This week we’re taking a slightly different approach to last week’s blog post about how we can make the most of single-use urban structures like bridges and in this case, overpasses. The Bentway, an exciting project currently underway, aims to maximize the empty space below a section of Toronto’s Gardiner Expressway.
The Gardiner has been quite the hot topic in the news over the past couple of years because it’s quite literally falling apart. When Toronto City Council announced that they were committed to rehabilitating the Gardiner, Judy and Wilmot Matthews generously donated a whopping $25-million to renovate the surprisingly beautiful vacant space below the expressway. While it’s common for institutions like schools and hospitals to receive charitable funding, The Judy and Wilmot Matthews Foundation have made several donations over the years with a focus on developing and improving public spaces around the city.
The name for the Bentway, which was put to a vote over a 3 month period, comes from the bents which are the column and beam structures that support the Gardiner and, in essence, frame the space below. The plan for the Bentway, which kick-started in March 2017, is to develop a 1.75km route below the Gardiner Expressway into a multi-use trail that connects seven Toronto neighbourhoods: City Place, Wellington Place, Bathurst Quay, Fort York, Niagara, Liberty Village and Exhibition Place.
With its proximity to these seven Toronto neighbourhoods there’s said to be about 70,000 people within a ten minute walking distance of the trail. Book-ended by Strachan Avenue and Spadina Avenue and following the original shoreline of Lake Ontario, the Bentway will connect and engage communities by offering year-round activities and events. They’ve even instituted a new not-for-profit organization, The Bentway Conservancy, which will be the administration behind the space. “The Bentway Conservancy is a respectful steward of this unique public space, committed to accessibility and openness, while cultivating a culture of discovery and community participation.” 
(Updated July 23 2018)
Urban designer, Ken Greenberg, in collaboration with Public Work, successfully designed the trail that offers people a new way to move through the city. Showcasing the sections along the path as urban “rooms”, this 5-storey underpass houses recreational amenities, a skating rink + building, gardens, theatres and more.
The first phase, which opened in December, includes a lawn amphitheatre with seating for 500 extending from the Fort York Visitor Centre, a skating trail building and an open performance space with bleachers to seat 250 people at Strachan Avenue. In early 2018, the smaller (though extensive) details such as lighting, furnishing and remaining landscaping were completed and different phases of new art spaces and park infrastructure have been rolling out all year.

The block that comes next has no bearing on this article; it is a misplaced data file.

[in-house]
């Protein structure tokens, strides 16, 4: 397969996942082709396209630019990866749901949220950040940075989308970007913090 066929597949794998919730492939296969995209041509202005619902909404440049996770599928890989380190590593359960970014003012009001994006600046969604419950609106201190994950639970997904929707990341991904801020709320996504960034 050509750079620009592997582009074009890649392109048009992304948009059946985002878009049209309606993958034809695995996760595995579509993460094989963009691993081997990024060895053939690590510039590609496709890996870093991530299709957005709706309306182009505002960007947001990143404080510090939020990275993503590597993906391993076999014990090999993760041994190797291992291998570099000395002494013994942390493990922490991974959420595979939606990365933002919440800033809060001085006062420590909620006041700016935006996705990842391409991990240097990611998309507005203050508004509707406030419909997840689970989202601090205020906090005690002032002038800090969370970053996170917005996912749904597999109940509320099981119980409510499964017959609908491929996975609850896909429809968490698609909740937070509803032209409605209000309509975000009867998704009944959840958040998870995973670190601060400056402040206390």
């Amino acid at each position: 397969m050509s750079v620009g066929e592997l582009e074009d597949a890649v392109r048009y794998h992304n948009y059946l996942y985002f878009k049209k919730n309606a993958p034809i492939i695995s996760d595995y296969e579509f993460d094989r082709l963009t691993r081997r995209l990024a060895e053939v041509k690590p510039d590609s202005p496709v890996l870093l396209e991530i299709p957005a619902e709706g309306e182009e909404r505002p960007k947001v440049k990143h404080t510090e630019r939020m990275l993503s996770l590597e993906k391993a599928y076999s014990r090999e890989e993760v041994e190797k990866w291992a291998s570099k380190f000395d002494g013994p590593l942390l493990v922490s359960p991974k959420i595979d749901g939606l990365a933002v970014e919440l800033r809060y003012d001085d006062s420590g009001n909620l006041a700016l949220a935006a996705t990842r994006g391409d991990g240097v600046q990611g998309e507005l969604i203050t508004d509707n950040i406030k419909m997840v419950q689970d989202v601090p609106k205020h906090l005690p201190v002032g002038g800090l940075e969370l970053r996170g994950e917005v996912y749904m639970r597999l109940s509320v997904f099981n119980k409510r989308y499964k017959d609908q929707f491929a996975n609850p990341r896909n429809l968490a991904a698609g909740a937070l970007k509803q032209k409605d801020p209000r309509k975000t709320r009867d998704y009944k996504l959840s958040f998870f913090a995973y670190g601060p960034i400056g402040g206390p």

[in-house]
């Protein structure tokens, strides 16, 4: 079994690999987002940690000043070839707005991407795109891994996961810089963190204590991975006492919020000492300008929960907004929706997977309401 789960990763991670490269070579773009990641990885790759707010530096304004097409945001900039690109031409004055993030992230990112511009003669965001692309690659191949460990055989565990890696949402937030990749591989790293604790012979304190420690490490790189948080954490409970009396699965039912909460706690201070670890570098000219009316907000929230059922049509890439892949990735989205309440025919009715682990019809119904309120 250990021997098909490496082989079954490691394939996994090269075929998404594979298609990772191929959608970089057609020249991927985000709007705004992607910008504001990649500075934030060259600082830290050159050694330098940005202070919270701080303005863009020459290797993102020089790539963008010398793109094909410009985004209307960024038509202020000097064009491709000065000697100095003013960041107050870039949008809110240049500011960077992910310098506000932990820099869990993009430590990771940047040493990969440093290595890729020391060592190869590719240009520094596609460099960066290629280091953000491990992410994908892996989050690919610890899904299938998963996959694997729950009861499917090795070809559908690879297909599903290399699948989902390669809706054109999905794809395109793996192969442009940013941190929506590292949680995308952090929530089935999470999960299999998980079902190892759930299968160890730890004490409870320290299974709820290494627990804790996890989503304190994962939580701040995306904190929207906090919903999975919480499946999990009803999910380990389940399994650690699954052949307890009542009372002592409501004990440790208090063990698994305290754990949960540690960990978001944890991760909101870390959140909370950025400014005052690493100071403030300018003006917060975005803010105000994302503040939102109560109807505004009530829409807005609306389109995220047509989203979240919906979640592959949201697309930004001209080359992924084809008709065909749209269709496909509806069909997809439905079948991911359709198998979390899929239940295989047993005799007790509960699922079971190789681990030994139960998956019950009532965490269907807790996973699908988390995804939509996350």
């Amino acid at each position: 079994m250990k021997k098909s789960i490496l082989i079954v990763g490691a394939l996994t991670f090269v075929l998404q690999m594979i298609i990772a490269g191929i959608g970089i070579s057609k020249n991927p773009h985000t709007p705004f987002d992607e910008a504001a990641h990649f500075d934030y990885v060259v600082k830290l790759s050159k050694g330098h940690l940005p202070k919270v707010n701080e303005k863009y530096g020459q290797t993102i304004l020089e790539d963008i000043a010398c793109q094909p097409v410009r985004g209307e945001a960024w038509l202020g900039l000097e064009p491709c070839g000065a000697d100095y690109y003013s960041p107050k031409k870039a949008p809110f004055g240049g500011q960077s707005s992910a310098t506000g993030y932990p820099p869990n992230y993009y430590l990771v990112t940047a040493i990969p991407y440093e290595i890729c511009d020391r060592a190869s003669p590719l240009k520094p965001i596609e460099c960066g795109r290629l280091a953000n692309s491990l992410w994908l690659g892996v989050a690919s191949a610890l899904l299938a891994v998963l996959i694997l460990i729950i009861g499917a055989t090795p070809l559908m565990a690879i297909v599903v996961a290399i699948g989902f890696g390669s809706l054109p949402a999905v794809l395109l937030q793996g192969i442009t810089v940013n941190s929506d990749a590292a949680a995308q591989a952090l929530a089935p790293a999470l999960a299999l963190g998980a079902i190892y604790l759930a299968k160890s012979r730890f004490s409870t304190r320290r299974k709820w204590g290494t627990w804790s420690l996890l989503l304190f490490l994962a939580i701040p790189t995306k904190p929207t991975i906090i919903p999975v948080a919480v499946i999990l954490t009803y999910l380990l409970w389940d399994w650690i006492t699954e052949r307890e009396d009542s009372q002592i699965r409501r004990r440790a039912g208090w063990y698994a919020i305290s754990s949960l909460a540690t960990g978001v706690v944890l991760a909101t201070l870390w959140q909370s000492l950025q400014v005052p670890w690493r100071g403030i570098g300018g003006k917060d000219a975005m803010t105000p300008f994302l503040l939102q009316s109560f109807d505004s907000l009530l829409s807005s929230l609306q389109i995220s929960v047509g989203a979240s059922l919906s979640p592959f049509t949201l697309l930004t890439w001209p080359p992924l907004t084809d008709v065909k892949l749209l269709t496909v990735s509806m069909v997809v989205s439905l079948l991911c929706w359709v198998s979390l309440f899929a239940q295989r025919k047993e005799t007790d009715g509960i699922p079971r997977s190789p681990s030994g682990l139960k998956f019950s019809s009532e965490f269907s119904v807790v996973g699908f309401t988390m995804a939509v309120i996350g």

Despite having one of the coldest winters in recent history — or so it seemed — there were many brave souls that took advantage of the Bentway’s kilometre-long ice rink with weekly events and DJs setting the vibe for each skate. Those who live in the immediate area could even opt to skate to work if they were so willing.
There are seasonal events taking place at the Bentway as well. From January through to March there were a series of different art exhibitions and installations and workshops, including pop-up skate instruction.
This summer they are celebrating skateboard arts and culture from June 30 through to August 2, turning the ice-skating rink into a skatepark. They kicked off the celebrations on Canada Day weekend introducing a new art installation that features skateable sculptures. Throughout the summer they will also have skateboard-related workshops from videography to designing skatedecks. For a full schedule of the different workshops visit The Bentway’s Event Calendar.
Another exciting event series taking place each Sunday at the Bentway until August 12 is the Sunday Social at the Bentway Beer Garden. Each Sunday features a free outdoor concert and beer available for purchase by Collective Arts and ciders from Strongbow. Grab a blanket or your lawn chair and come spend your next Sunday Funday at the Bentway.
Ever since the project was announced last year there has been massive support from the community and even Mayor John Tory himself had helped to expedite the process. With all of the bad press that the Gardiner has been getting, it’s nice to see some actionable improvements getting prioritized for its underbelly. For all of you living along the Bentway stretch, make sure you swing by and see what festivities are taking place.
For more on the Bentway or if you’re interested in becoming involved in the project, visit www.bentway.ca